Out of the novels I’ve read this year, The Hate U Give by Angie Thomas was hands down the most compelling. If you’re looking for a fearlessly honest novel about the horror that is police brutality, the stunning brilliance of young black girls, and the enduring power of community, The Hate U Give is for you.
Starr lives in two worlds: the poor neighborhood where she was born and raised and her posh high school in the suburbs. The uneasy balance between them is shattered when Starr is the only witness to the fatal shooting of her unarmed best friend, Khalil, by a police officer. Now what Starr says could destroy her community. It could also get her killed.
What did your process look like while creating The Hate U Give? In other words, are you a morning writer or evening writer? Did you type in cafes, libraries, or at home? Give us a look at the setting in which your words came to be.
I applaud people who write in the evenings because I cannot seem to do it for the life of me. When I wrote The Hate U Give, I was working full time at a local church as a secretary to a bishop. Between answering calls and scheduling meetings, I worked on this book. (My former boss does not know this haha. Please don’t follow my example unless you absolutely can).
The Hate U Give contains a variety of worlds that conflict and coexist in splendid detail. For example, you show Starr spending time in her neighborhood, as well as the upper-class suburb where kids from her private school live. You’ve also got Starr’s father who managed to get out of a gang, and others who did not all interacting. What was your purpose for including such a variety of diverse intersections, both of communities and people, throughout your novel?
When I first got the idea for the book, I was a lot like Starr. I attended a private university in an upper-class, mostly white neighborhood. It was only ten minutes away from where I lived, but those ten minutes made a world of difference – my community was known as “the hood” and was notorious for all the wrong reasons. At the time, the Oscar Grant case was all over the news, and because my two worlds were so different I heard two different takes on it. In my neighborhood, people were outraged. At my school, on the rare times it did come up my white classmates didn’t understand why people were upset. I was frustrated and disappointed, and the only way I knew how to express myself was through writing.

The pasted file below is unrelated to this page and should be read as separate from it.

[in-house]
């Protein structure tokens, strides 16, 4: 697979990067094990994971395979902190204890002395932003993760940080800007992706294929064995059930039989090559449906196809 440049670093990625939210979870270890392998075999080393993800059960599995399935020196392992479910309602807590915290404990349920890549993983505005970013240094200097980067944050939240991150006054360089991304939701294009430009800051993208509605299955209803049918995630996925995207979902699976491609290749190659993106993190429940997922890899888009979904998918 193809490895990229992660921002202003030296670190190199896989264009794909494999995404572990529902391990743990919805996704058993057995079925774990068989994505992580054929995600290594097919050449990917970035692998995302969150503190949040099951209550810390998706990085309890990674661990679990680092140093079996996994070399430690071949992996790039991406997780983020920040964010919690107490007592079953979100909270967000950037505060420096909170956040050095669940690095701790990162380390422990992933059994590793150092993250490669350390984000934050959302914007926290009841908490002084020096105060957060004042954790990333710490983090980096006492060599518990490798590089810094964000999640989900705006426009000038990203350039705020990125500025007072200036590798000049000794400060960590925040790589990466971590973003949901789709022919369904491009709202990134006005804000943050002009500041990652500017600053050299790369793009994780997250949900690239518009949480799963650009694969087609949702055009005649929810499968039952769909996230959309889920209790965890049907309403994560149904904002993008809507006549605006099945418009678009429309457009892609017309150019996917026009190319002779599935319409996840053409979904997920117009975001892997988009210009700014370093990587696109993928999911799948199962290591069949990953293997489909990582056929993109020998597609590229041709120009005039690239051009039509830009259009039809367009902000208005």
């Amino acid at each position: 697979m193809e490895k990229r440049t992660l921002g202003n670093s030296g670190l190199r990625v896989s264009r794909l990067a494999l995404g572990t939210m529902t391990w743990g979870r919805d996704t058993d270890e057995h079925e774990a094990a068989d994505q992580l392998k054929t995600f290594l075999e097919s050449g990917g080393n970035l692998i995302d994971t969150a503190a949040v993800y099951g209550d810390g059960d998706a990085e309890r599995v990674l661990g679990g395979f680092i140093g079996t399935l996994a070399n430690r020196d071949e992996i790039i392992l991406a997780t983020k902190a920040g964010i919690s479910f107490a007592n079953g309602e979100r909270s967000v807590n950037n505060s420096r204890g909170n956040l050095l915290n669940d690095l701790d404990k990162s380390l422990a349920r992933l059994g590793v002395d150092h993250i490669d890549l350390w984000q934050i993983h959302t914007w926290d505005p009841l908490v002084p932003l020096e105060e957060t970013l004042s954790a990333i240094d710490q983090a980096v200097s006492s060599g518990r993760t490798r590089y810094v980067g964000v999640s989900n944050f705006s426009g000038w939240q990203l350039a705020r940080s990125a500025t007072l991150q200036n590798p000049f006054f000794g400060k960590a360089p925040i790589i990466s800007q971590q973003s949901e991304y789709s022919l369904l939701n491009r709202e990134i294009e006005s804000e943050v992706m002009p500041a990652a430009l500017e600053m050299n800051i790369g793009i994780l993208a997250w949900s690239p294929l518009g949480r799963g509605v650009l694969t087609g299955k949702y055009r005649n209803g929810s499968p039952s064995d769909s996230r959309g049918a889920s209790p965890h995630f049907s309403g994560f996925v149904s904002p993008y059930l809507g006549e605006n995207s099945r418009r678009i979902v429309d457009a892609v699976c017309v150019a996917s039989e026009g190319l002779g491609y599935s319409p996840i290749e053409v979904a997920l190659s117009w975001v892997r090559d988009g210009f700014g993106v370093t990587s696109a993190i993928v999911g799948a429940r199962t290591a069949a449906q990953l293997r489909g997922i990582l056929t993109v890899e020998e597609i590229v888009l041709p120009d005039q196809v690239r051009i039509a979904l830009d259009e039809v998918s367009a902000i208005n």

I think (or hope) a lot of people can relate to the struggle of existing in two different worlds. I know for black people in particular, code switching is a survival technique. I wanted to show that sometimes code switching isn’t just about choosing your words or how you present yourself, but trying to decide if you should be silent or not. That’s a struggle on its own.
You’re a big Tupac fan, so much so that the title for your debut was taken from one of his songs. How did his music influence your novel and your writing in general?
Tupac influenced just about every aspect of this book in some way. (Even Starr’s name). I may catch heat for saying this, but when I was younger, I related to his music more than I related to books. He told the stories I could actually see myself in. One thing I love about Tupac is that there were so many sides to him. On one hand, you have the “Keep Ya Head Up, Dear Mama, Changes” Tupac, and on the other hand you had the “2 Of Amerikaz Most Wanted, Hit ‘Em Up, Hail Mary” Tupac. He could make you smile, make you laugh, make you think, make you cry, make you angry, and rile you up. He was versatile. That’s probably the biggest influence he gave me as a writer and particularly for this book – yeah, it’s sad, but (apparently) it’s also funny. It’ll make you angry but hopefully it will give you some hope. I want to do that with all of my books.
Starr thinks a lot about using her voice to stick up for her community and for Khalil. She also contemplates becoming an activist. Are you hoping that The Hate U Give will inspire young adults to also contemplate activism? A follow up question, why is activism of all different varieties (from posting on Tumblr to speaking at protests) important to you?
I think my ultimate hope is that it will cause readers to have more empathy than sympathy. If you understand and share the same feelings as another human being, in some ways you have no choice but to speak out. But I also know that activism comes in different forms. Twitter activism is real and it works; so does protesting. Writing is even a form of activism, because if we don’t know what another person is going through, how will we know that there’s a problem that needs to be addressed? I hope that my book helps readers find their own voice, whatever form that may be, and that it chips away at some of the fear that comes with using your voice.
The Hate U Give is a deeply emotional novel that deals with police violence and racism in no uncertain terms. Additionally, it’s debuting in a particularly fraught time in our nation (and our world’s) history, what with the ongoing protests at Standing Rock and the recent election. What do you hope your novel contributes to the lives of young readers growing up amidst such conflict and struggle?
For the readers who identify with Starr, I hope it reminds them that they aren’t alone in their fear, frustration, and sadness. Yes, racism, prejudice, and injustice are alive and well, but hope, love, and joy are too, and there are people who are fighting for what’s right. For the readers who can’t necessarily identify with Starr, it’s kind of like I said before – I hope it invokes more empathy than sympathy. Once you get it and understand it, you’ll be more willing to fight for it too.